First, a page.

Concentration Camp Bordellos 'The Main Thing Was to Survive at All'

Concentration camp brothels remain a hushed-up chapter of the Nazi-era horrors. Now a German researcher has probed the dark subject -- and has revealed the meticulous cruelty of the so-called "special buildings."

By Mareike Fallet and Simone Kaiser


Kicking them with his boots, the SS soldier drove Margarete W. and the other women prisoners out of the train and onto a truck. "Move the tarpaulin, put the flap down. Everyone get in," he yelled. Through the plastic window in the truck's canvas side, she watched as they drove into a men's camp and stopped in front of a barracks with a wooden fence.

The women were taken into a furnished room. The barracks were different from the ones Margarete W., then 25, knew from her time at the Ravensbrück women's concentration camp. There were tables, chairs, benches, windows, and even curtains. The female overseer informed the new arrivals that they were "now in a prisoners' brothel." They would live well there, the woman said, with good food and drink, and if they did as they were told, nothing would happen to them. Then each woman was assigned a room. Margarete W. moved into No. 13.

The prisoners' brothel at the Buchenwald concentration camp opened on July 11, 1943. It was the fourth of a total of 10 so-called "special buildings" erected in concentration camps between 1942 and 1945, according to the instructions of Heinrich Himmler, head of the SS. He implemented a rewards scheme in the camps, whereby prisoners' "particular achievements" earned them smaller workloads, extra food or monetary bonuses.

Himmler also considered it beneficial to "provide the hard-working prisoners with women in brothels," as he wrote on March 23, 1942, to Oswald Pohl, the SS officer in charge of the concentration camps. Himmler's cynical vision saw brothel visits increasing the forced laborers' productivity in the quarries and munitions factories.

"Especially Perfidious"

It remains one of the lesser known aspects of Nazi terror that Sachsenhausen, Dachau and even Auschwitz included brothels, and that female concentration camp prisoners were forced into prostitution. Berlin-based cultural studies scholar Robert Sommer, 34, has scoured archives and concentration camp memorial sites around the world and carried out numerous interviews with historical witnesses over the past nine years. His study, which will be published this month, provides the first comprehensive, scientific survey of this "especially perfidious form of violence in the concentration camps." His research has largely informed a traveling exhibition "Camp brothels -- forced sex work in Nazi concentration camps," which will tour several memorial sites next year.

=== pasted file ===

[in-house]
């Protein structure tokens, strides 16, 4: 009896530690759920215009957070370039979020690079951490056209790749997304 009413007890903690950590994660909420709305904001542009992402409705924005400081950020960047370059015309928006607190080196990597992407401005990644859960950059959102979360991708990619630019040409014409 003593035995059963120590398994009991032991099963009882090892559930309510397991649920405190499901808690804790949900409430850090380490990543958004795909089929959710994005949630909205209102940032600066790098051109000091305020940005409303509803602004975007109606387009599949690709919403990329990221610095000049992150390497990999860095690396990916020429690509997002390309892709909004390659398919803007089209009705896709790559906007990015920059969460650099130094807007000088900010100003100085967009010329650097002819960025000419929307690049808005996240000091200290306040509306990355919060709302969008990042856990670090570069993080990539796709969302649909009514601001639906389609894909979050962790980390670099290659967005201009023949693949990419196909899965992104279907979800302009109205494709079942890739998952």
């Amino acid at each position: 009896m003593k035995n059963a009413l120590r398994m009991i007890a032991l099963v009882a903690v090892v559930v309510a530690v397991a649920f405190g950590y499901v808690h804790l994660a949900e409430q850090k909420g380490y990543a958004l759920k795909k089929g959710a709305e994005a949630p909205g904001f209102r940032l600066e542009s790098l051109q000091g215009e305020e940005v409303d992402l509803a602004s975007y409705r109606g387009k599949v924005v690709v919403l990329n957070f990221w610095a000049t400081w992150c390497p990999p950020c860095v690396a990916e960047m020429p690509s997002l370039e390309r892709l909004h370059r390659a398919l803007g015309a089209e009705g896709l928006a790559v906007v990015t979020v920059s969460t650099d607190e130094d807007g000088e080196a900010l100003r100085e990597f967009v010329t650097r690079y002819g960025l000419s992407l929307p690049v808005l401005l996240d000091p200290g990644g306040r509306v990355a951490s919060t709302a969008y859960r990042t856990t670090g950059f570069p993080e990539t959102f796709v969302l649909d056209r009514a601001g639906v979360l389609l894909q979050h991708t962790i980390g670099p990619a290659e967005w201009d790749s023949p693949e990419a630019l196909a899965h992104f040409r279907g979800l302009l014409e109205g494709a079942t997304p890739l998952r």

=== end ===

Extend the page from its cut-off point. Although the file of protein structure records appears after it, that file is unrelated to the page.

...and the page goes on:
Sommer delivers plenty of evidence to counter the legend that the Nazis forbade or resolutely fought prostitution. In fact, the regime enforced total surveillance of prostitution, both in Germany and its occupied territories -- especially after war broke out. A comprehensive network of state-controlled brothels covered half of Europe during that period, which Sommer says consisted of "civil and military brothels, as well as those for forced laborers, and at the same time they were even part of the concentration camps."

Austrian resistance fighter Antonia Bruha, who survived the Ravensbrück camp, reported years ago that, "the most beautiful women went to the SS brothel, the less beautiful ones to the soldiers' brothel."

And the rest ended up in the concentration camp brothel. In the Mauthausen camp in Austria, in the 10 small rooms of "Barrack 1," the very first camp brothel began operation behind barred windows in June 1942. At that point there were around 5,500 prisoners in the Mauthausen work camp, hammering out stone in granite quarries for Nazi buildings. By the end of 1944, over 70,000 forced laborers lived in the entire camp complex.

The SS had recruited 10 women for Mauthausen, following the government security agency's guidelines for erecting brothels in forced labor camps. This meant between 300 and 500 men per prostitute.

Altogether some 200 women shared the fate of the Mauthausen prisoners in the camp brothels. In particular healthy and good-looking women prisoners between the ages of 17 and 35 caught the eye of SS recruiters. More than 60 percent of them were of German nationality, but Polish women, those from the Soviet Union and one Dutch woman were transferred into the "special task forces." The Nazis didn't allow Jewish women for "racial hygiene" reasons. First the women were sent to the camp hospital, where they were given calcium injections, disinfection baths, better food and a stint under a sunlamp.

Article...


© SPIEGEL ONLINE 2009
All Rights Reserved
Reproduction only allowed with the permission of SPIEGELnet GmbH


TOP
Die Homepage wurde aktualisiert. Jetzt aufrufen.
Hinweis nicht mehr anzeigen.